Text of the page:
The Turner Prize this year held surprisingly little controversy — the artists nominated were recognizable names that made relatively sanguine work, from Paul Noble’s microscopic, hand-drawn imagined worlds to Luke Fowler’s biographical documentaries. The hippie, sometimes-bearded performance and theater artist Spartacus Chetwynd was perhaps the only outlier. This year’s winner, announced yesterday, is video artist Elizabeth Price, who contributed a video work based on an infamous department store fire to the annual exhibition.
Price’s “The Woolworths Choir of 1979” (2012) combined footage from the fire, which killed 10 people, with 1960s girl-group clips from the Shangri-Las. The subtle, historically- and aesthetically-minded video is a thoughtful, sneakily provocative piece, linking interviews with victims of the fire to song lyrics and waving arms from windows to dance moves that suddenly take on apocalyptic fervor. See a short clip below (the Guardian has a longer segment).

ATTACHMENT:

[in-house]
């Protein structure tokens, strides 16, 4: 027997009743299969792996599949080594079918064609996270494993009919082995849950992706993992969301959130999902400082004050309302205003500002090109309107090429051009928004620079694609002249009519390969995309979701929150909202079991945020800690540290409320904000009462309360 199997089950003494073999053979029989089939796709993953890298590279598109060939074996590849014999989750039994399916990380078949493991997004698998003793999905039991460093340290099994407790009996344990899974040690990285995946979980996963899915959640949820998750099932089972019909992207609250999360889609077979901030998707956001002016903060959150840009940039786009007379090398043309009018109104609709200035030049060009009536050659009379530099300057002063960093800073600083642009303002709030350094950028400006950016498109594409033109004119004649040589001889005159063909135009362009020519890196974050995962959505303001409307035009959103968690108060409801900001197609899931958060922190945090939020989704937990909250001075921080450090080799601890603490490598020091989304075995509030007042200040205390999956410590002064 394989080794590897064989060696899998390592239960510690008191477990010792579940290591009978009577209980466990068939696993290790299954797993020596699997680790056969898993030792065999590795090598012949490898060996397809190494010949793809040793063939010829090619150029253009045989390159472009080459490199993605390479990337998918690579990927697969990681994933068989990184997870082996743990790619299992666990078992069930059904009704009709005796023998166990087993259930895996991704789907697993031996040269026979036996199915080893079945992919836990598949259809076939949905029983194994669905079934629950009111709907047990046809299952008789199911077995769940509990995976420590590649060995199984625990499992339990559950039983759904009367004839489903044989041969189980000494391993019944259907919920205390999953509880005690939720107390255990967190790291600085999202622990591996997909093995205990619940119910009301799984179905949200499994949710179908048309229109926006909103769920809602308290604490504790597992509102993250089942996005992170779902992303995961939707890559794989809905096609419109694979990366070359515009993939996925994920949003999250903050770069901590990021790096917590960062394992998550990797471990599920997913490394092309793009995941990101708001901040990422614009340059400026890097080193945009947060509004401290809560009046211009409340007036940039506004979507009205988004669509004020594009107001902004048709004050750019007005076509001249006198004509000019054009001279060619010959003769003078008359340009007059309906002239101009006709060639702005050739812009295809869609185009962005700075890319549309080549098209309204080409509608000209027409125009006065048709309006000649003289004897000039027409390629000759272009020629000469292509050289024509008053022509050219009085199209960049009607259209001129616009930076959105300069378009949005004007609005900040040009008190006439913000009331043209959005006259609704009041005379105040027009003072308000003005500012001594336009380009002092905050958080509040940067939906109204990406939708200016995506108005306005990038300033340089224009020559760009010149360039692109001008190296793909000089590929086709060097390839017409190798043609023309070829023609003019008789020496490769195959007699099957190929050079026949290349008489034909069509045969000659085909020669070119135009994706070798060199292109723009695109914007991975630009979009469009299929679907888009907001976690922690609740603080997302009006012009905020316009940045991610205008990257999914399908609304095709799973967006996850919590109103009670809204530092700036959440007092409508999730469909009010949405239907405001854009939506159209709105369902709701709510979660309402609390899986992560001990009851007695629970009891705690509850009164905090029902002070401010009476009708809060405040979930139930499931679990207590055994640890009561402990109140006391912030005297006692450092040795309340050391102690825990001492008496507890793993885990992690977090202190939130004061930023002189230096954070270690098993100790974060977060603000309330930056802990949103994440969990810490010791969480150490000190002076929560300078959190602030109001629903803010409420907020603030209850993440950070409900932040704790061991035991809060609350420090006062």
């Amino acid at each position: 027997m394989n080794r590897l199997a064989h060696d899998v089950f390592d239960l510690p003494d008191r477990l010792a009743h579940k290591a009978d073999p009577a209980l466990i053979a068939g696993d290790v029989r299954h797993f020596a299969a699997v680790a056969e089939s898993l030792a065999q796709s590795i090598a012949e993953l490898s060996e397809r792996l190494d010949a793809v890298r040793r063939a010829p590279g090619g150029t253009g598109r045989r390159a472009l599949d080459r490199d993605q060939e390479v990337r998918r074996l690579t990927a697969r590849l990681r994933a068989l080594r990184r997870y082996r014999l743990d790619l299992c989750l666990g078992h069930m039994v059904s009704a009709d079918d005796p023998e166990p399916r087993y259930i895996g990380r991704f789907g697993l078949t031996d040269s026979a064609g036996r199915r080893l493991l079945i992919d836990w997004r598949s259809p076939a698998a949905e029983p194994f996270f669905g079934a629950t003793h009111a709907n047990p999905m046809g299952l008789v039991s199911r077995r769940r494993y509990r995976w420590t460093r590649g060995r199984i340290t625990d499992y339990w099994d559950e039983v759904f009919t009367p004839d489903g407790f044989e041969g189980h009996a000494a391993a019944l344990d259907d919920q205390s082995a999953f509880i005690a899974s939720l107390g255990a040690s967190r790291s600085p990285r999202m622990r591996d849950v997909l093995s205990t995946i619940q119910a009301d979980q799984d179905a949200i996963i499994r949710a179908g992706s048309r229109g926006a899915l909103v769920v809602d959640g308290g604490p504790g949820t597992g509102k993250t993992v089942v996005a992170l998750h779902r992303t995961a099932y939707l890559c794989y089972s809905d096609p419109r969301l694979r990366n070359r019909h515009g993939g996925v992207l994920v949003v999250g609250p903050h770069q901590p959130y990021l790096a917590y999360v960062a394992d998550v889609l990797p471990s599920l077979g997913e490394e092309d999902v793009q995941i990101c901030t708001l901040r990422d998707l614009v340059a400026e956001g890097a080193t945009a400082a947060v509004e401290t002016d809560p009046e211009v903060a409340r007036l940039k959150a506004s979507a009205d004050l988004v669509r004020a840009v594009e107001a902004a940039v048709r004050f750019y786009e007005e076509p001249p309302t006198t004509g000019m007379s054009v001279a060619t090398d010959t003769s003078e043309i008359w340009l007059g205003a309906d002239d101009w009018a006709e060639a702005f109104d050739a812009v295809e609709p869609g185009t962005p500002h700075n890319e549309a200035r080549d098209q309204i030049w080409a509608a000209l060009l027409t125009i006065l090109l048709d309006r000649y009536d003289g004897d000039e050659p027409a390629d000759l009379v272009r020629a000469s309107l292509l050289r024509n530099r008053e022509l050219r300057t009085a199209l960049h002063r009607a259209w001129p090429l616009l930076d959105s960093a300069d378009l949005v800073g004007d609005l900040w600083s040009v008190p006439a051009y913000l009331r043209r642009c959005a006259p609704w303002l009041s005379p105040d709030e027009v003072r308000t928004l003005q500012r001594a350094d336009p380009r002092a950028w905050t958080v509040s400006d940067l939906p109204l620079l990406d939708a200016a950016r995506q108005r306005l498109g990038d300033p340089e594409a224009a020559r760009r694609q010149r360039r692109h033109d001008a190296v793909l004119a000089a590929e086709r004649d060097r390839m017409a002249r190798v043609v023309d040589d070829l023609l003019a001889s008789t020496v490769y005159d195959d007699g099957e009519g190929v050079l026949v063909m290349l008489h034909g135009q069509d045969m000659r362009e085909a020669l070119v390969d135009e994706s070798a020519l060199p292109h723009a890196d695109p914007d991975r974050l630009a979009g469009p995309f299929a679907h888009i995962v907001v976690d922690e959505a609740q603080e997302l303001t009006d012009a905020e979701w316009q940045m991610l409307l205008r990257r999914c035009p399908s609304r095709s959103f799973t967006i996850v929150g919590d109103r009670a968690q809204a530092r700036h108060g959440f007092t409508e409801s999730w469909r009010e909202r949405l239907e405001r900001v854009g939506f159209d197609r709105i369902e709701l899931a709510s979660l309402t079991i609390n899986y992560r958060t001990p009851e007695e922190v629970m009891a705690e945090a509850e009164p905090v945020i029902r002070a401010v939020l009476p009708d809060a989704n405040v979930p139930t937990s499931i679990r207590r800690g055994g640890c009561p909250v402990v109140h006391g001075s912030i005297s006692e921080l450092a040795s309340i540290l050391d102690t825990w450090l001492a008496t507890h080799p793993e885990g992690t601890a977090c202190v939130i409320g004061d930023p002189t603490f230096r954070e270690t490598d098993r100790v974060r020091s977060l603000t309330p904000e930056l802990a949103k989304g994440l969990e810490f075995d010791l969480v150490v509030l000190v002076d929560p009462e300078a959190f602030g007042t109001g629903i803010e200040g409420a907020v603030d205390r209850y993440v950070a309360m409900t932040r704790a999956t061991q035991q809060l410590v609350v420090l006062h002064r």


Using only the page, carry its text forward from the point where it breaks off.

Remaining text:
Price, who is 46, was a member of influential British indie-pop bands Talulah Gosh and The Carousel. The video work that got her nominated is a recent development; she has been working in the medium for only the last four years.
In a Guardian article, Mark Brown rightly notes that there was “nothing to get your maiden aunt choking on her sherry” in this year’s running, but perhaps it’s better that a work more notable for its quality than its ability to shock took home the prize.
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